Rio de Janeiro, A History

The Cristo Redentor (pictured above) is the landmark statue of Rio de Janeiro, city that up until April 21st, 1960 was the capital of Brazil.

In August of 2002 Rio was awarded the Pan-American Games that were to be hosted in 2007 and seven years later, in 2009, Rio was awarded an even bigger honor, the 2016 Olympic Games set to take place from August 5th till the 21st. With this designation Brazil became only the second Latin-American city to host the Olympic Games after Mexico City was the host 48 years ago.

Brazil and Mexico will also share the rare similarity of hosting the FIFA World Cup and the Olympic Games with only two years difference. For Mexico it was the Olympic Games in 1968 and the FIFA World Cup in 1970 and for Brazil the FIFA World Cup came first in 2014 and the Olympics will arrive in August of this year.

Rio is home to the famous Maracaná stadium that hosted the FIFA World Cup Finals in 1950 and 2014. In the first final home-team and absolute favourite Brazil lost the match to Uruguay just 11 minutes before the game was over, the defeat is popularly known as the “Maracanazo”; 64 years later in 2014 the Maracaná, once again, hosted the World Cup Final where Germany rose the World Cup. In the way to the final Germany had defeated host Brazil 7 goals to 1 in what became known as the “Mineirazo”.

The football defeats were particularly upsetting for Brazil since football is the country’s most developed sport, however little by little gymnastics has paved its way in and today Brazil stands as the most developed Latin-American country in the sport of gymnastics. For the Olympics the Maracaná stadium will serve as venue for much happier events: the opening and closing ceremonies of the Olympiad.

Speaking of Brazil’s rise in gymnastics three of the gymnasts that have contributed to its development were born in Rio:  

  • Luisa Parente, (b. 1973) the first Brazilian gymnast to attend two Olympic Games, Seoul 1988 and Barcelona 1992.
  • Jade Barbosa, (b. 1991) the first, and to date, only Brazilian gymnast to win a medal in the all-around at a World Championships (2007).
  • Flávia Saraiva (b. 1999) who in 2014 became Brazil’s first medalist at the Youth Olympic Games collecting three medals in Nanning, China.

From those three gymnasts one was present at the 2007 Pan-Americans, Jade Barbosa, and the competition must have been particularly special for her as she was representing her country at the very own city where she was born.

Back in 2007 gymnastics was going through a very big transformation since it was only the second year of the open-ended code and gymnasts were adding massive difficulty as it was now worth a lot more than it had been in the past. Among the most benefited countries by the new rules was the United States and in 2007 they sent one of their strongest teams to the PanAmerican Games. Their stand outs were:

  • Shawn Johnson who was crowned Pan-American all-around champion in Rio and a few months later became World All-Around Champion.
  • Anastasia Liukin who attended PanAms as an specialist, competing only bars and beam, as she was recovering from injury at the time. A year later she would become the 2008 Olympic all-around champion.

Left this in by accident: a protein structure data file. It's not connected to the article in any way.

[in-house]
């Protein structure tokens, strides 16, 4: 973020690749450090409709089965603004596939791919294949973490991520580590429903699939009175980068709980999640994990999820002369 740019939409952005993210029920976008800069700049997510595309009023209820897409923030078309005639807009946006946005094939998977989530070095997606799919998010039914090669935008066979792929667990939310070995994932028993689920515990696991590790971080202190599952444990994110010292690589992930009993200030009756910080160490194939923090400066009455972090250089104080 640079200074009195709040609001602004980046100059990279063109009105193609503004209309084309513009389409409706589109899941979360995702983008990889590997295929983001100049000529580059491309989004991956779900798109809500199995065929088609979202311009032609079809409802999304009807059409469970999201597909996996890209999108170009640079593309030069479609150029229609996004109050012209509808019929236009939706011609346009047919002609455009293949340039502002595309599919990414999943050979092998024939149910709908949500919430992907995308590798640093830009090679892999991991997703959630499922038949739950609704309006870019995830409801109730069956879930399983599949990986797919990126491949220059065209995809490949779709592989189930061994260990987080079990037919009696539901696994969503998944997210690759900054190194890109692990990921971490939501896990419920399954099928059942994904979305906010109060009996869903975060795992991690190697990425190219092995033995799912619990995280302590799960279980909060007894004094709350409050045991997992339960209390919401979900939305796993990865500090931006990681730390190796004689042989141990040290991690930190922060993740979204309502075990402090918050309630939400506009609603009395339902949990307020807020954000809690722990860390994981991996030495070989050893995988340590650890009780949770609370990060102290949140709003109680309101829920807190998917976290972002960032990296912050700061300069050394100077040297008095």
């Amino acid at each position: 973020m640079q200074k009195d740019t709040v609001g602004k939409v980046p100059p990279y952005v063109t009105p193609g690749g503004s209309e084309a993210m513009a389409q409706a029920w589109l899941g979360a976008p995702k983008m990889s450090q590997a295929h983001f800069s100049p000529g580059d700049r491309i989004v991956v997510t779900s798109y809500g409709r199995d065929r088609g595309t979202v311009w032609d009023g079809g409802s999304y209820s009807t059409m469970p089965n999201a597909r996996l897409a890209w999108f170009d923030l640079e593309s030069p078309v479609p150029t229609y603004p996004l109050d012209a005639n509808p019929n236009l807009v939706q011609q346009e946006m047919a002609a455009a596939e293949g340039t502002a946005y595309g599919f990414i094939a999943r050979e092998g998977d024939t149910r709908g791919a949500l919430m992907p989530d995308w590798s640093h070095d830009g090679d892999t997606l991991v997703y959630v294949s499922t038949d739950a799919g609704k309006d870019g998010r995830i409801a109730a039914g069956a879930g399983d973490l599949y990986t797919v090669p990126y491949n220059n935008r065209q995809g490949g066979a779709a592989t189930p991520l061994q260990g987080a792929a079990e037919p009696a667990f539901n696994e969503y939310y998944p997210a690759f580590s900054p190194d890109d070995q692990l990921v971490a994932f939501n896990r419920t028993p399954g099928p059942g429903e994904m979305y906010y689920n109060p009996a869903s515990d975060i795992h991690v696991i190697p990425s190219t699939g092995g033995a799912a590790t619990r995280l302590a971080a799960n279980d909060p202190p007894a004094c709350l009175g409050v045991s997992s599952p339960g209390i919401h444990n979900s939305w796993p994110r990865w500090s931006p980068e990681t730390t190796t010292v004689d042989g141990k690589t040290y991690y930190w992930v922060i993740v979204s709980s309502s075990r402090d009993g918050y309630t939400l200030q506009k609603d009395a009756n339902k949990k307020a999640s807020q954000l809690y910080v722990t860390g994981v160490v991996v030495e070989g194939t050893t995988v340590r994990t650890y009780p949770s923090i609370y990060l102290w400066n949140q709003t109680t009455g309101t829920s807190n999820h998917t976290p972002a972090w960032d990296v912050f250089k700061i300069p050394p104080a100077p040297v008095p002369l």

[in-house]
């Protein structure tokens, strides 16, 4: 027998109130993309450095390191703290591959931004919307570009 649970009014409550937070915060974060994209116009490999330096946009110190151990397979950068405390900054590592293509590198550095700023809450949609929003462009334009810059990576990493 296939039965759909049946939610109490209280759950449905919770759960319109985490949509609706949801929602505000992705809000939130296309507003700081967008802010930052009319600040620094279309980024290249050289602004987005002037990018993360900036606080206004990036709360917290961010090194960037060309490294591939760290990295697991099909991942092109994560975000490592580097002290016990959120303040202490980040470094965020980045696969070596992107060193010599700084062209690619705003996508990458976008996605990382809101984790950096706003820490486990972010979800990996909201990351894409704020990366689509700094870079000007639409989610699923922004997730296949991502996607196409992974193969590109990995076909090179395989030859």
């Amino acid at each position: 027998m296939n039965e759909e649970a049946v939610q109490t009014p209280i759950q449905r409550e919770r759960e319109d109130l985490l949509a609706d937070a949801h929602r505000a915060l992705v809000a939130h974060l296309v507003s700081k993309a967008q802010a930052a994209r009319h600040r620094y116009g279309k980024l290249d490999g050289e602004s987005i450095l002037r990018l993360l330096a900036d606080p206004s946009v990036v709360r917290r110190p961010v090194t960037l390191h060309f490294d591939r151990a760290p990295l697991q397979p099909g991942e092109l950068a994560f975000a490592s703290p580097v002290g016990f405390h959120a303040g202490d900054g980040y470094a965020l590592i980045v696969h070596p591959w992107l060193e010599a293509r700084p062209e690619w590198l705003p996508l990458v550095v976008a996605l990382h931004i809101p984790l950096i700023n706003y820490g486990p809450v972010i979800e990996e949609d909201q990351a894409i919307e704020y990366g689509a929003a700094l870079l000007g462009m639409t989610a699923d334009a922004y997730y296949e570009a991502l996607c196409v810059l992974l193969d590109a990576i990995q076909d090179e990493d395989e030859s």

• Rebecca Bross, who had just turned 14 a few days before the start of the Games, took gold on the Floor Exercise. Two years later she would go on to become the 2009 World all-around silver medallist.

Rebecca, like Canadian gymnasts Christine “Peng Peng” Lee, Charlotte Mackie and Brittanny Rogers was a junior at the time, since they were all born in 1993. Back then the rules allowed teams to include both senior and junior members. From those four gymnasts only Brittany Rogers continues to compete and is a strong favourite for the Canadian Olympic Team.  

The Canadian PanAmerican team would be awarded team bronze after Mexico, the original bronze medallist, was disqualified due to the discovery that one their gymnasts, Marisela Arizmendi, had been mistakenly accredited as an official instead of a gymnast. A technical error cost the Mexican team the only medal they had earned in the competition.

A standout of the Mexican team was Elsa García, who at the time was only 17 years old. Elsa’s history with the Olympics is not a happy one since she missed out in 2008 and got injured before the start of the competition in 2012. In hopes to have a better luck in the 2007 PanAms city Elsa continued to train but saw her road to Rio broken when she was not selected to represent Mexico at the Rio Test Event.

The Test Event, did however award Jessica López, her third pass to an Olympic Games. Back in 2007, 21-year-old Jessica, finished only 20th in the all-around. The next year she would attend her first Olympics marking the start of an ascending career.

From the Brazilian team present at the 2007 PanAms, Daniele Hypólito was already a two-time Olympian at the age of the 22 while Rio-born Jade Barbosa was the 16-year-old prodigy that made the national anthem play at home when she won gold on vault. Aside from the vault title, Brazil claimed team silver as well as all four bronzes in the individual apparatus finals: Lais Souza won both vault and bars bronze, Daniele Hypólito won beam’s and Jade won Floor’s.

From the 2007 team only Daniele Hypólito and Jade Barbosa continue to compete. Daniele at age 31 is determined to finish her career at home attending her fifth Olympics, while Jade hopes to return to Rio for her second Olympics and beam prodigy and Rio-born Flávia Saraiva, is set to join her teammates and make their country proud. 

RELATED ARTICLES:

Rio in Review: The Expected and Unexpected

From Winnipeg to Toronto: 10 Cool Facts from the last 5 PanAmerican Games

From Atlanta to Rio: 20 Things a 20 Year Fan Has Seen

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